The common factor is that the cost of producing and distributing each additional unit of the stuff we need or want is approaching, or has already reached, zero. (Thus “Zero Marginal Cost.”) Once the infrastructure is paid off, stuff becomes free. This change will produce an age of abundance with less stress on the environment and means the end of capitalism, top-down corporations, and the old mindset.
The new mindset, seen especially in the Millennial Generation, is one of collaboration, of sharing instead of owning, and of seeking human connection with other people. The latter is the latest in a trend, with each succeeding era, for people to be able to empathize with a larger circle of life. We’ve gone from tribal consciousness, to identifying with co-religionists, to nationalism, to an emerging world consciousness of identifying with all people and even the biosphere itself.
But don’t expect the transition to be easy. The representatives of the old order have been busily trying to strangle the new one in its crib, seeking to exert control over the new technology and privatize its benefits. We see this in current political contests, such as over open access to the internet. How this struggle plays out will make the transition longer or shorter, rougher or smoother, but the end result is foreordained by the nature of the new technology.
Unless, of course, disaster strikes us first. Rifkin identifies two primary threats to this rosy picture of abundance and human connection. One is climate change, which if not stopped will throw us into unimaginable devastation. The other is cyberterrorism, which when everything is plugged into the net can bring down society’s basic life-support systems.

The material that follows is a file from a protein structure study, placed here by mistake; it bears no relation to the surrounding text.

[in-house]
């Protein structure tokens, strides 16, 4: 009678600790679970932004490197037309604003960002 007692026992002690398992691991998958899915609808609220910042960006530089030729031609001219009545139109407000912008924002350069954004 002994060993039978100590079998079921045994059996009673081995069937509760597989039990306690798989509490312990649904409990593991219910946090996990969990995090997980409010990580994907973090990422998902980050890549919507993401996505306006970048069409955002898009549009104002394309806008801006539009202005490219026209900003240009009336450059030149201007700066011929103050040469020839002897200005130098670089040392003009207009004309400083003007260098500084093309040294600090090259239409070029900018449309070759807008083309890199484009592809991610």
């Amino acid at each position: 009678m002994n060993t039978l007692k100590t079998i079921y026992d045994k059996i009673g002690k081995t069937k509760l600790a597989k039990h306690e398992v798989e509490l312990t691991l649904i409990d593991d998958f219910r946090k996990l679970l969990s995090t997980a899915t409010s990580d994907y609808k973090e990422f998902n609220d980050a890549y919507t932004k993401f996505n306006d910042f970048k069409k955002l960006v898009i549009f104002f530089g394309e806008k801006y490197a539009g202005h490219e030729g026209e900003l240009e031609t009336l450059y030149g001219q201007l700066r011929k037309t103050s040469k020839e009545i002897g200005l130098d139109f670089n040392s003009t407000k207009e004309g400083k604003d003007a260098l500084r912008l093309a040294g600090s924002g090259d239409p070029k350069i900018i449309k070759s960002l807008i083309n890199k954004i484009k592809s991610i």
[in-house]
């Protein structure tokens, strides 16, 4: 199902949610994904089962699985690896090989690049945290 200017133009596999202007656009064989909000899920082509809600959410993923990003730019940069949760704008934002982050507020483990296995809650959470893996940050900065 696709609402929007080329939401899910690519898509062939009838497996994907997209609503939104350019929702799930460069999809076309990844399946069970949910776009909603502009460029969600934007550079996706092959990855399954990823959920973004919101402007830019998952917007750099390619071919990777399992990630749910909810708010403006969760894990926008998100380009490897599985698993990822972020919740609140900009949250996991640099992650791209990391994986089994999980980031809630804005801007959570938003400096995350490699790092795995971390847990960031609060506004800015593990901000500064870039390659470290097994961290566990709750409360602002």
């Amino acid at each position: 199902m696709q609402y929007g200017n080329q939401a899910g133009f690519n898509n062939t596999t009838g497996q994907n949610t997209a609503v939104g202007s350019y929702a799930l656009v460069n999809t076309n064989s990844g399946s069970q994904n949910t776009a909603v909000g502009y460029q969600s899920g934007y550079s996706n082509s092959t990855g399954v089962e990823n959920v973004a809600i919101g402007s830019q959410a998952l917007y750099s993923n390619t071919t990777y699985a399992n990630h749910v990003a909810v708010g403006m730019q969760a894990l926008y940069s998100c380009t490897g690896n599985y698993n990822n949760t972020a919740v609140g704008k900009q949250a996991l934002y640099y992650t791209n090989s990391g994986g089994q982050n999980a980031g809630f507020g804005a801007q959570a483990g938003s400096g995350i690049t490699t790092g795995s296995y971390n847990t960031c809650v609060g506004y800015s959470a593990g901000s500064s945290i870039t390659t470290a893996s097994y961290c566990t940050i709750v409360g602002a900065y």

Counter-balancing these threats is Rifkin’s hope in the shift of consciousness to greater and wider human empathy, a hope I sorely want to believe in. Whether he is right or not, we’ll need hope as we pass through the challenges and threats of this new era.
One wrinkle he does not sufficiently address, in my opinion, is how people will earn a living in the transitional period to utopia. Jobs are being destroyed by technology faster than they’re being created, yet people will still need a money income to purchase many of the basics of life as well as access to the internet (for now).
Rifkin predicts that many workers will shift into new technology areas, such as renewable energy and digital products, as is already happening. But most people will find employment in the non-profit or semi non-profit sectors. (Semi non-profit companies temper profit-seeking with social and environmental goals.)
But where will the non-profit sector get the money from? Money is now rapidly flowing to a small percentage of the population, primarily the owners, top managers and financiers of the old economy. How can that money be redirected to the non-profit sector in amounts large enough to create jobs for everyone who will need them? It will probably take a revolution of some kind, hopefully a non-violent one.
Rifkin has obviously written a thought-provoking book, as it provoked the thought I just shared with you. And not only that one, lots of thoughts—plus an “aha!” lightbulb blinking on over my head as I began fitting a hodge-podge of impressions and information into a new cognitive map.
Read it if you want to understand what is going on all around you.
–Alan F. Zundel